- So being proactive, entity selection, any others that you’re seeing similar one?
Another big one that’s just like the easiest one is tax credit related work. Because those are pretty straightforward engagements and it’s just for a lot of people, it’s a matter of whether or not you’re eligible. So, some of the stuff we do in the firm, we kind of have to confirm is tax planning. The other half of the firm is specialty tax credit work just because we started seeing a need for it more and more. So my other partner in the firm, he does research and development tax credits and so a lot of companies just don’t even realize that they’re eligible for it. Because they don’t have to be like a science lab developing new products in order to be considered scientific enough to get those credits. And then, the other one we’ve been seeing a lot more of is the employee retention credit. which is basically a COVID related credit for employers.
So, on to R & D. Can you give an example of one that you’ve successfully gotten? Like a type of company that maybe thought they wouldn’t qualify or industry?
A lot of people who are doing software work or computer work can qualify for it. A lot of companies that are doing light manufacturing where it’s not even that, they’re developing a product that they’re developing the process of how they create certain certain products or certain manufacturing processes, you know the technical specifications of how you can get it. I like to tell people, if you’re doing something where you’re basically having to spend money to perfect a process, that could very likely qualify for R&D. So, it’s at least worth a conversation with somebody who does that kind of work.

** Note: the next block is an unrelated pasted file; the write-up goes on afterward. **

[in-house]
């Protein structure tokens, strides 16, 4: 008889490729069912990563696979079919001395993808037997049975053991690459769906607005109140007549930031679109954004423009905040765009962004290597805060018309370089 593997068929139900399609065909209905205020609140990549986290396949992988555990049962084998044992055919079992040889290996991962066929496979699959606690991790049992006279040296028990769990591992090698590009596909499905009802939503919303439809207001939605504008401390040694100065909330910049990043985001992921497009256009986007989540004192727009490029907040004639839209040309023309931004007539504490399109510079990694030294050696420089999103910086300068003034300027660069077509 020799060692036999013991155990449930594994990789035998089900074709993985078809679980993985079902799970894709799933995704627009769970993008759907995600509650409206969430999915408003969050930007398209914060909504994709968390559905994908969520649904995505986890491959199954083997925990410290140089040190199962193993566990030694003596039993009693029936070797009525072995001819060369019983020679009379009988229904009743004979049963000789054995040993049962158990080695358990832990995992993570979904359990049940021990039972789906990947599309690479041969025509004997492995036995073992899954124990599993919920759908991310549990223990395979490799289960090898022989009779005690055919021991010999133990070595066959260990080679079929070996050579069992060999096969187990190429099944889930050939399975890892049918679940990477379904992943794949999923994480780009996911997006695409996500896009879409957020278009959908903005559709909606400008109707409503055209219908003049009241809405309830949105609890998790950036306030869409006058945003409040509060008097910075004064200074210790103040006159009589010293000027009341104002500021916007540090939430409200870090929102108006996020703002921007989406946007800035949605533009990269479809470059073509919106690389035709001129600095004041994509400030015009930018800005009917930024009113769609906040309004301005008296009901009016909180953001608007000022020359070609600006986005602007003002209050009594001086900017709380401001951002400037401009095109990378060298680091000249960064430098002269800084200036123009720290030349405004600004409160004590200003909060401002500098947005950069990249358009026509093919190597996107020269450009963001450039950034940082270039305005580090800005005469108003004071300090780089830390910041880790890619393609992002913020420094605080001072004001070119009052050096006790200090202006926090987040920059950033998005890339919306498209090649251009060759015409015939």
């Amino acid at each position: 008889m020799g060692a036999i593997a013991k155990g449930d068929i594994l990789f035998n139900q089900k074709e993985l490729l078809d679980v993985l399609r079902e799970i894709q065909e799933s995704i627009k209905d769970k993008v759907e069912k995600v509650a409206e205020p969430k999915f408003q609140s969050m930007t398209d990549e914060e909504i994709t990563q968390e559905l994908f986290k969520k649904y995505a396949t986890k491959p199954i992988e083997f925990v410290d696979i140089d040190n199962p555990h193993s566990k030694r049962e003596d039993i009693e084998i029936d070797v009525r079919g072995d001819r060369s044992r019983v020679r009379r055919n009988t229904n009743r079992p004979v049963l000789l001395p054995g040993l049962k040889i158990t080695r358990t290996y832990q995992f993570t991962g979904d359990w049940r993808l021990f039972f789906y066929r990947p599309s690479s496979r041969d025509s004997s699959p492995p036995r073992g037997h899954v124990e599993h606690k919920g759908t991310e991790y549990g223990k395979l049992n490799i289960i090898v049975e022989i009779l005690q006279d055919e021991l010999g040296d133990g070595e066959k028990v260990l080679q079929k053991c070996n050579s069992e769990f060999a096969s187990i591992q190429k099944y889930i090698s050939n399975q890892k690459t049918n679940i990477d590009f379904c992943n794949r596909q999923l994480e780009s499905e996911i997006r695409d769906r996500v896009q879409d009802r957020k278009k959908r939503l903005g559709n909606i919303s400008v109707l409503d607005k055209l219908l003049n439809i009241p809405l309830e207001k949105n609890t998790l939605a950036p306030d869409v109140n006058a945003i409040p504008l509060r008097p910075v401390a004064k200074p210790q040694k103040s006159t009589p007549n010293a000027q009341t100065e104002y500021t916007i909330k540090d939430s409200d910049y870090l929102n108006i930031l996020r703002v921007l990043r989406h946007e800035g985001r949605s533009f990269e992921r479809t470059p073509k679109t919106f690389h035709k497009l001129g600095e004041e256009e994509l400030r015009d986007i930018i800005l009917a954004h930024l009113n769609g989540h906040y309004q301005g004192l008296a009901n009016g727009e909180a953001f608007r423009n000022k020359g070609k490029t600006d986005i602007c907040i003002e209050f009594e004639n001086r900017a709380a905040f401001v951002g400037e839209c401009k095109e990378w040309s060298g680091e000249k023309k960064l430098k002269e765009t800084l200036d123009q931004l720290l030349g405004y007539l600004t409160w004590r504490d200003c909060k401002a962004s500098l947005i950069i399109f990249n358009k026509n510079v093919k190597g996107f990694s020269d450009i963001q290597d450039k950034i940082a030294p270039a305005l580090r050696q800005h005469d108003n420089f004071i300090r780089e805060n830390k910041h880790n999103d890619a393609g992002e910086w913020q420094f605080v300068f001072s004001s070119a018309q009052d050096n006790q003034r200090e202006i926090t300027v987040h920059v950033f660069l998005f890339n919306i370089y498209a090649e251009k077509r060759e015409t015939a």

Does knowledge work qualify? or did you have to like to produce something?
No. Knowledge work can qualify as well, certain things like arts. So if you’re doing like historicals research or creating artwork or something like that, it wouldn’t qualify. But, if you’re developing intellectual property or other things like that, it just really depends on the facts and circumstances. But it is better to reach out to somebody and to just try to Google it and be like “Oh no I don’t qualify” and then not pursue it. ‘Cause some of those credits, depending on how much money you’re spending on those activities, can be pretty significant usually for people where we see it’s at least a five or six figure tax credit and very often people continue to do the same kind of research activities every year. So they’ll get those credits every year. Like when we had recently, it was like a brewery. You know, so they’re constantly developing different beer styles, different yeast and stuff like that and it’s research and development and they’re very easily qualified.
That’s awesome! And it’s like a core part of the business like they’re gonna do it either way.
Yeah. You know they’re always doing formulations of things and so that like, all fires you know awesome yeah.
So, let’s get into the other big one, that is ERTC. first of all, what’s that stand for? and like how do you qualify? what’s getting to that?